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Bishop William Murphy asks for Christmas prayer for refugees

Bishop William Murphy leads Christmas Mass at St.

Bishop William Murphy leads Christmas Mass at St. Agnes Cathedral on Friday, Dec. 25, 2015 in Rockville Centre. Credit: Howard Schnapp

Bishop William Murphy asked Christmas Day mass goers at a packed St. Agnes Cathedral to pray for the Middle East, for refugees forced to flee their homes and for an end to violence and terrorism.

“No one should have to flee his or her home. Yet the plight of millions of refugees fleeing persecution and violence is proof the darkness still pervades the world,” Murphy told the parishioners, some of whom were standing at the back of the majestic Rockville Centre church after the cathedral’s pews filled up.

“In the Middle East, violence and terrorism must be brought to an end; rejection and hatred put aside. Long-standing divisions can be overcome when those who support the legitimate rights of Palestinians are equally committed to defending the right of Israel to exist in safety and security.”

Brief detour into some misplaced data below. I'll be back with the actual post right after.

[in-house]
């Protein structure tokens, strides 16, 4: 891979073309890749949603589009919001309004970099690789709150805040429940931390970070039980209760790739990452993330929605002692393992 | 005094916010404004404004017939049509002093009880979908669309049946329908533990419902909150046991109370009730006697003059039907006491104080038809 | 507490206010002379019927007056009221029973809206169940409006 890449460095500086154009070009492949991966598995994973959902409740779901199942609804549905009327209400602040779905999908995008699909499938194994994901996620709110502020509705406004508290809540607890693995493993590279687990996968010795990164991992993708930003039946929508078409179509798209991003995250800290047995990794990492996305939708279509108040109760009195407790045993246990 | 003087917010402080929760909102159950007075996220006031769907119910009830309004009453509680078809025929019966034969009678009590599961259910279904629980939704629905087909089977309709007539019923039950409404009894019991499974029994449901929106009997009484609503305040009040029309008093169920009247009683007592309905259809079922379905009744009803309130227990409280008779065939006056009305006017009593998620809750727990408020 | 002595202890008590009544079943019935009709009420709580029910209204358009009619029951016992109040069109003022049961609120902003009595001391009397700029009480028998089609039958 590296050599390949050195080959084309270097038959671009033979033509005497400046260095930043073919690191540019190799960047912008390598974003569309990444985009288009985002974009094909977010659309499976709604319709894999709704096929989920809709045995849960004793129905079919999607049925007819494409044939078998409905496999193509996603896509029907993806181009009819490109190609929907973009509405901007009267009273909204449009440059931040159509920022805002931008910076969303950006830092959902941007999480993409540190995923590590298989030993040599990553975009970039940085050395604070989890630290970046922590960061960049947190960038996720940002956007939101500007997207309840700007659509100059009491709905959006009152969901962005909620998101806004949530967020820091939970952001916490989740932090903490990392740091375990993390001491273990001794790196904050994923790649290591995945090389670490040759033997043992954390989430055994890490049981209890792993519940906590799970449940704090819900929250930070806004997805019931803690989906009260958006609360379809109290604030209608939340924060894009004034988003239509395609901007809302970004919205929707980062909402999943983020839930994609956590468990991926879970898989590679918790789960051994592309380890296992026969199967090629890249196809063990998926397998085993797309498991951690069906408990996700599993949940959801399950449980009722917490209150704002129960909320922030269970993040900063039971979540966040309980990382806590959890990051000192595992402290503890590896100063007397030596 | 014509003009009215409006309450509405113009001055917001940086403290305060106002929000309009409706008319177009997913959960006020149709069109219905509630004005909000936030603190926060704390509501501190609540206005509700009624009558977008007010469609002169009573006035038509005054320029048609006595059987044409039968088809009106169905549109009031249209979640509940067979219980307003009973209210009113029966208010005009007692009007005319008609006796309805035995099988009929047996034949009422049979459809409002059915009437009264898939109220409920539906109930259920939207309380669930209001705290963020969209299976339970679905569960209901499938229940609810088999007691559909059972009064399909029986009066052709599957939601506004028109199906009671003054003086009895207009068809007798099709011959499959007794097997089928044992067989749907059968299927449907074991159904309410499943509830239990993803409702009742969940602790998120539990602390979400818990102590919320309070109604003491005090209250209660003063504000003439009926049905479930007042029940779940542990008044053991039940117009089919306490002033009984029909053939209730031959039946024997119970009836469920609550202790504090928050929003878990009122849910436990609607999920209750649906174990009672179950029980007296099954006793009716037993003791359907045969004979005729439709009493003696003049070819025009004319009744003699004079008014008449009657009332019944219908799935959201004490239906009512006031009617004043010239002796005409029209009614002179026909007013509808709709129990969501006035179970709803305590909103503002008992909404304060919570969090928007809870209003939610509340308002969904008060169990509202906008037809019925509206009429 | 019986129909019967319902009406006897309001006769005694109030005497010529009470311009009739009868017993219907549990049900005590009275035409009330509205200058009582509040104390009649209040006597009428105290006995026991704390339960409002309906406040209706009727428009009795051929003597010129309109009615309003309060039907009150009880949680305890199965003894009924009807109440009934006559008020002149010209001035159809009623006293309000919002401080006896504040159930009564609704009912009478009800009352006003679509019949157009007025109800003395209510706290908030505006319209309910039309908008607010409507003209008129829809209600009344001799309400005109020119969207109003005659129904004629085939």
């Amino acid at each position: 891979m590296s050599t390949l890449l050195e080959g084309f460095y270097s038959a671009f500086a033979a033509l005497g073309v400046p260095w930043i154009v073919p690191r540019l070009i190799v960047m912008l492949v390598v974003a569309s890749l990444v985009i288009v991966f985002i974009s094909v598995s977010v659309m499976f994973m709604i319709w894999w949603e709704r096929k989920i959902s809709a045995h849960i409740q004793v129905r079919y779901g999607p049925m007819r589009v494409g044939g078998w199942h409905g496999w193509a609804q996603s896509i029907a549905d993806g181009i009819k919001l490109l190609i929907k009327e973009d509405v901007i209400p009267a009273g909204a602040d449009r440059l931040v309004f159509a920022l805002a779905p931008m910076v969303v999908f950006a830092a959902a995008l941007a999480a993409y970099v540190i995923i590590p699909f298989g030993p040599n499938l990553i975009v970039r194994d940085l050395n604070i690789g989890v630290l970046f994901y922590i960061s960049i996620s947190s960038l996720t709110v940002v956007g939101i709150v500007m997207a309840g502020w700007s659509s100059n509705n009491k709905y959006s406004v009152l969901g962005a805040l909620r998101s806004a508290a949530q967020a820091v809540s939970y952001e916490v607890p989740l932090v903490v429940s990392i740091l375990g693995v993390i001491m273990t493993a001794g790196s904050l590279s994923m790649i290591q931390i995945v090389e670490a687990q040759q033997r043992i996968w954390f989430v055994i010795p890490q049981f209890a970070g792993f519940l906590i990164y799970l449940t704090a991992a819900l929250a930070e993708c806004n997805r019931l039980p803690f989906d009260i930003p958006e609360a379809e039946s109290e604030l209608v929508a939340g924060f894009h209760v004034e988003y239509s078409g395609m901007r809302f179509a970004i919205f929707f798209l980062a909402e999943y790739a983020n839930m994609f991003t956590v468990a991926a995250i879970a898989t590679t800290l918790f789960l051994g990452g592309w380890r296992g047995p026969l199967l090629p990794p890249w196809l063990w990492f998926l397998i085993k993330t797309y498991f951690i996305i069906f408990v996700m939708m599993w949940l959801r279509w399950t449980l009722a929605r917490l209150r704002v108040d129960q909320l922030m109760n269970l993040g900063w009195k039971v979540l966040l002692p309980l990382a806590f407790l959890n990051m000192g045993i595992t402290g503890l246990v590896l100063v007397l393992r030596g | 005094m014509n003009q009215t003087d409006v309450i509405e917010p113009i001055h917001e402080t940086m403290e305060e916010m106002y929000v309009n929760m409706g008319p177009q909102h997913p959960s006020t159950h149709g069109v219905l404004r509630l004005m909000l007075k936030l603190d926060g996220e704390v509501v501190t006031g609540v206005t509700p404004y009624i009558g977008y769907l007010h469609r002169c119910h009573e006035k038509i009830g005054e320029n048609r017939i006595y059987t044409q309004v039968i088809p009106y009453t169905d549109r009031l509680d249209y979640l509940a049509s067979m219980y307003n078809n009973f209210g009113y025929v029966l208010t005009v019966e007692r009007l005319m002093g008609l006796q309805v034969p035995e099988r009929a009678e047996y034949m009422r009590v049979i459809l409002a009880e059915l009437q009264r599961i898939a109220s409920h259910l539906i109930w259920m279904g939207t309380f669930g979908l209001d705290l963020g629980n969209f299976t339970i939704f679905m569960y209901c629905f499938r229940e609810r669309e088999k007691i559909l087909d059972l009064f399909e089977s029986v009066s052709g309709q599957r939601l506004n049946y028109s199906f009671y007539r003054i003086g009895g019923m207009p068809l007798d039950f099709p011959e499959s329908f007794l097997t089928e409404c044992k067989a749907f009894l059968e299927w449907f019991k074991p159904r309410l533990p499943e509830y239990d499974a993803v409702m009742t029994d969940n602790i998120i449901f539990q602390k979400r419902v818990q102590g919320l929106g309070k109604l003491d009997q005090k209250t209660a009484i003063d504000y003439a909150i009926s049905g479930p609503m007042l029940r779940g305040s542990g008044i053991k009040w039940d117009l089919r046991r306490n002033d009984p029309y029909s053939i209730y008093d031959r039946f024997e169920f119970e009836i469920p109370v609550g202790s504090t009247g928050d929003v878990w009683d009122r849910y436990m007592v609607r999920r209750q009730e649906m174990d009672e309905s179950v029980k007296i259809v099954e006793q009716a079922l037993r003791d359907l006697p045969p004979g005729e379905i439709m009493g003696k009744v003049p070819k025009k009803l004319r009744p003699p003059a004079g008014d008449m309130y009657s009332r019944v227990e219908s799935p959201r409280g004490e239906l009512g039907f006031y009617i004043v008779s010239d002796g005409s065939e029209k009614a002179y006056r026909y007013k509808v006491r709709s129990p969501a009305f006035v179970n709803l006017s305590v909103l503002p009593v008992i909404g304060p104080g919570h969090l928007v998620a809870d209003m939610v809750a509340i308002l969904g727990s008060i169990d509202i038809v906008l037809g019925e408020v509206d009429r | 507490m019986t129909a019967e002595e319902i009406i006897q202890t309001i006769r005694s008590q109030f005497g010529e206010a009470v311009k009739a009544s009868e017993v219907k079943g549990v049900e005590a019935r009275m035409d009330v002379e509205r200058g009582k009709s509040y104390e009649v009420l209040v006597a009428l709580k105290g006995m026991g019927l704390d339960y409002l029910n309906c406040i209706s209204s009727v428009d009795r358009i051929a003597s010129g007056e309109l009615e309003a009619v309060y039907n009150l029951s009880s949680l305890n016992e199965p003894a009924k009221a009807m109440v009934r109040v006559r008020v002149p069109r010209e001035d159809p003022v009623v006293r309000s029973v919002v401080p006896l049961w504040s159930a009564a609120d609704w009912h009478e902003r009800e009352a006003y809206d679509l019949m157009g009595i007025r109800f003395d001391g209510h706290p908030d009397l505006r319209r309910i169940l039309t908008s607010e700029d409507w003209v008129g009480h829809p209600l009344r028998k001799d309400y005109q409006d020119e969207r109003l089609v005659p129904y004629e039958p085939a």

Murphy also issued a call, during this election cycle, for candidates to speak with “kindness and understanding for the good of all.”

“How blessed we would be if pressure groups looked out not just for their own interests, but for the common good,” he said.

While he didn’t mention any candidates by name, Murphy also said he would be encouraged to hear presidential hopefuls demonstrate an anti-abortion stance and push for “defending human life, especially in the womb, and caring for all, especially the elderly.”

Standing outside the cathedral after the 11 a.m. mass, a jubilant Murphy posed for pictures and shook hands with parishioners, wishing them a merry Christmas as they left to return to their holiday festivities.

“These are trying times,” Murphy admitted after the service, “but there is a reason for hope. ... The Lord will bless us. He is going to bless all of Long Island.”

At a Christmas Eve Midnight Mass at St. Patrick’s Cathedral in Manhattan, Cardinal Timothy Dolan welcomed two groups of refugees to the Christmas service. One was a Muslim family from the Ivory Coast; the other, two teenage brothers who had escaped the violent drug cartels of El Salvador, cable news station NY1 reported.

“As we celebrate this night, when Jesus was born, away from home, into a family that would soon flee as refugees from an oppressive king into Egypt, I think you would join me in welcoming those two families,” Dolan said.

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